Less Regulation Means Less Opportunity for Government Corruption

Smaller government has the possibility to be more honest government.


Ingram Publishing/Newscom

The federal indictment of a former Massachusetts state senator, Brian Joyce, gave some headline writers an opportunity to focus on the comic element of his alleged scheme.

The Democratic politician pleaded not guilty. He was charged in part with having accepted 504 pounds of free coffee from a franchise widely identified as Dunkin' Donuts. With Saturday Night Live already memorably mocking that company's seductiveness for a certain element of lowbrow New England culture, it's tempting to react to the Joyce news with a certain Boston cynicism—"at least it wasn't Stahhbucks"—and move on.

But there are some serious points here, too. It will be interesting to see whether the federal effort to make "honest services fraud" charges stick against Joyce are any more successful here than were so-far failed efforts by zealous prosecutors to criminalize sketchy but maybe not actually criminal behavior by the Republican governor of Virginia, Robert McDonnell; by the Democratic Speaker of the New York legislature, Sheldon Silver; and by the Republican majority leader of the New York State Senate, Dean Skelos.

In all three of those federal cases against state-level politicians, judges eventually defined honest services fraud differently than prosecutors did, and dismissed the convictions. The Supreme Court's 8-0 opinion in McDonnell v. United States was emphatic on the point: "conscientious public officials arrange meetings for constituents, contact other officials on their behalf, and include them in events all the time. The basic compact underlying representative government assumes that public officials will hear from their constituents and act appropriately on their concerns…The Government's position could cast a pall of potential prosecution over these relationships."

The opinion, by Chief Justice Roberts, warned that if the prosecutors prevailed, "officials might wonder whether they could respond to even the most commonplace requests for assistance, and citizens with legitimate concerns might shrink from participating in democratic discourse. This concern is substantial."

The honest services fraud issue is just one part of the story here, though. Reading the indictment—which includes charges of racketeering, extortion, money laundering, defrauding the IRS, and bribery—it's hard to miss the fact that a lot of the alleged corruption involves government interference with free markets. The "nationally branded coffee and pastry fast-food business" had an interest in state laws governing the relations between franchise holders and parent companies, and in "tip-pooling" legislation about how employees split tips.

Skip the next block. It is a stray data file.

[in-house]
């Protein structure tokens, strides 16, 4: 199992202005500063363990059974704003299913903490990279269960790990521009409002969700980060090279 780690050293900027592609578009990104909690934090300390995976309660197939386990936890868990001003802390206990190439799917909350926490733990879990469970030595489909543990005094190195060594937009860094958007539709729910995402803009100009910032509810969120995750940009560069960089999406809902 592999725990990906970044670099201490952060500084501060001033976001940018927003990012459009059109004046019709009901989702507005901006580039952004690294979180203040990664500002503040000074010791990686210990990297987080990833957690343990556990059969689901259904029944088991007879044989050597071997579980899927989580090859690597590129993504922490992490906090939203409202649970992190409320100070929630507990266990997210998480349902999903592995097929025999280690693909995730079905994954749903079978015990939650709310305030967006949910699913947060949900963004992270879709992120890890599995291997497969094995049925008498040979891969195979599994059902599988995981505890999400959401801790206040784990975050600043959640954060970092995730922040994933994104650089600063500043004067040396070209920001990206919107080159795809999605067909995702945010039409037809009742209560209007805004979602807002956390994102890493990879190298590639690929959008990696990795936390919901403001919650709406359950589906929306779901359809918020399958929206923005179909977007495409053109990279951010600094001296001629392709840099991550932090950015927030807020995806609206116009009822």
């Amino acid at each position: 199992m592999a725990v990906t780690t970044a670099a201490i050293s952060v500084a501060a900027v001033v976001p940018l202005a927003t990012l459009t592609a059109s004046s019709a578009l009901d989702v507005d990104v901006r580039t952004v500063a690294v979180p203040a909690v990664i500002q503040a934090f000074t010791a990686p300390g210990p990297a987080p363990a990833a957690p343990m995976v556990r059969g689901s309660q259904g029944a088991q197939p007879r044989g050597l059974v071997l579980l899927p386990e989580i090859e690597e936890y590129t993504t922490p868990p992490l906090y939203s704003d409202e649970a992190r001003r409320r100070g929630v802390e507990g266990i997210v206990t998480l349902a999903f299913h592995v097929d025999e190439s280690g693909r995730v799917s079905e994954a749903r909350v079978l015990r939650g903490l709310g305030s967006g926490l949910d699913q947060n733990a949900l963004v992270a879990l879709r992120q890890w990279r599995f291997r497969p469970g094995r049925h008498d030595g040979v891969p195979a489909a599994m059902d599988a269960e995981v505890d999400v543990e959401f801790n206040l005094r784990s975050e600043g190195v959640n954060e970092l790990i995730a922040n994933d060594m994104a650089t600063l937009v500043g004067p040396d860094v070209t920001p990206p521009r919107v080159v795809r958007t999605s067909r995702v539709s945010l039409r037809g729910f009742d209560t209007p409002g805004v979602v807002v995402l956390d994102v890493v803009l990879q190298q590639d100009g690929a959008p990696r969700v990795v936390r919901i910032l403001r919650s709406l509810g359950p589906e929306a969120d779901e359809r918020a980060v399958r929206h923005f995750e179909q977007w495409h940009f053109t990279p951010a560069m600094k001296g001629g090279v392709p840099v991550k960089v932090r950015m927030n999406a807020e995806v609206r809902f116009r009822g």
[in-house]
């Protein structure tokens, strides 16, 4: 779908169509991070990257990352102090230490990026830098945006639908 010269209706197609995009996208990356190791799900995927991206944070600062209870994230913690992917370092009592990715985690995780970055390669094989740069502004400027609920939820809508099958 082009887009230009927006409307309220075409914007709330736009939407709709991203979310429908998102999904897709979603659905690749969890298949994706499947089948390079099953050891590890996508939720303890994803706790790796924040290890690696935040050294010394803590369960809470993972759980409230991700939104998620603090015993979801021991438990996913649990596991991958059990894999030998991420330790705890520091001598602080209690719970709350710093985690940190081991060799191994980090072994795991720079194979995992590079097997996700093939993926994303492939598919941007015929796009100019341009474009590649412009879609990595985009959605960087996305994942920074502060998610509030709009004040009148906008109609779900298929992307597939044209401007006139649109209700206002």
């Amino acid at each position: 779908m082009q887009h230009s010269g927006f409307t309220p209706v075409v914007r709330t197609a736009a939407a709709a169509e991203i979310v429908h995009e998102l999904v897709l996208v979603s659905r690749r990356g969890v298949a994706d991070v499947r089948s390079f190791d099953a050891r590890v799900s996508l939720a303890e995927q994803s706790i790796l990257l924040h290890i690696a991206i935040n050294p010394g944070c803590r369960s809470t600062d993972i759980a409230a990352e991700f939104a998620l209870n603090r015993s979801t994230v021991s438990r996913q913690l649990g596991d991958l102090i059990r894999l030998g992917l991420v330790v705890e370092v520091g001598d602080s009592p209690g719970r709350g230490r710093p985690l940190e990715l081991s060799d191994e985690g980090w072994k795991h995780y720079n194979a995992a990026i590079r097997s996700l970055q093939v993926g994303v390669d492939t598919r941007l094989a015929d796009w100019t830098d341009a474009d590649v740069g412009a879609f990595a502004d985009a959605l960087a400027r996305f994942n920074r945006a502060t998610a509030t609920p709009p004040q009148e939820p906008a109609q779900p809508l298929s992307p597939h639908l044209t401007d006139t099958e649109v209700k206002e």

The indictment also discusses Joyce's involvement in allegedly "exerting pressure on and advising" members of a town planning board whose approval a developer needed to subdivide a piece of land.

The indictment also features a company "interested in promoting property-assessed-clean-energy 'PACE' legislation in Massachusetts. PACE was an alternative energy financing program that required state legislation because its funding was derived from issuing bonds that were secured by increased property tax assessments."

If state and local government just let restaurants do what they want with their tip money, let landowners do what they want with their property, and let people who want solar panels or windmills on their property pay for them themselves, there would be less opportunity for corruption.

Smaller government, in other words, in addition to whatever other virtues it has, has the possibility to be more honest government. And larger government—more involvement of politicians in regulating or subsidizing or licensing the economy—has the potential to be more dishonest government. It provides more opportunities for crooked politicians to shake down businessmen, and more opportunities for crooked businessmen to try to buy political influence.

Whether that is what happened in Joyce's case will be for a jury or perhaps eventually appellate judges to decide. Prosecutors, the press, and voters can try to weed out dishonest politicians. But the soundest political set-up is one that recognizes that there will always be some scoundrels, and that therefore tries to limit their power. Hoist a cup of coffee to that.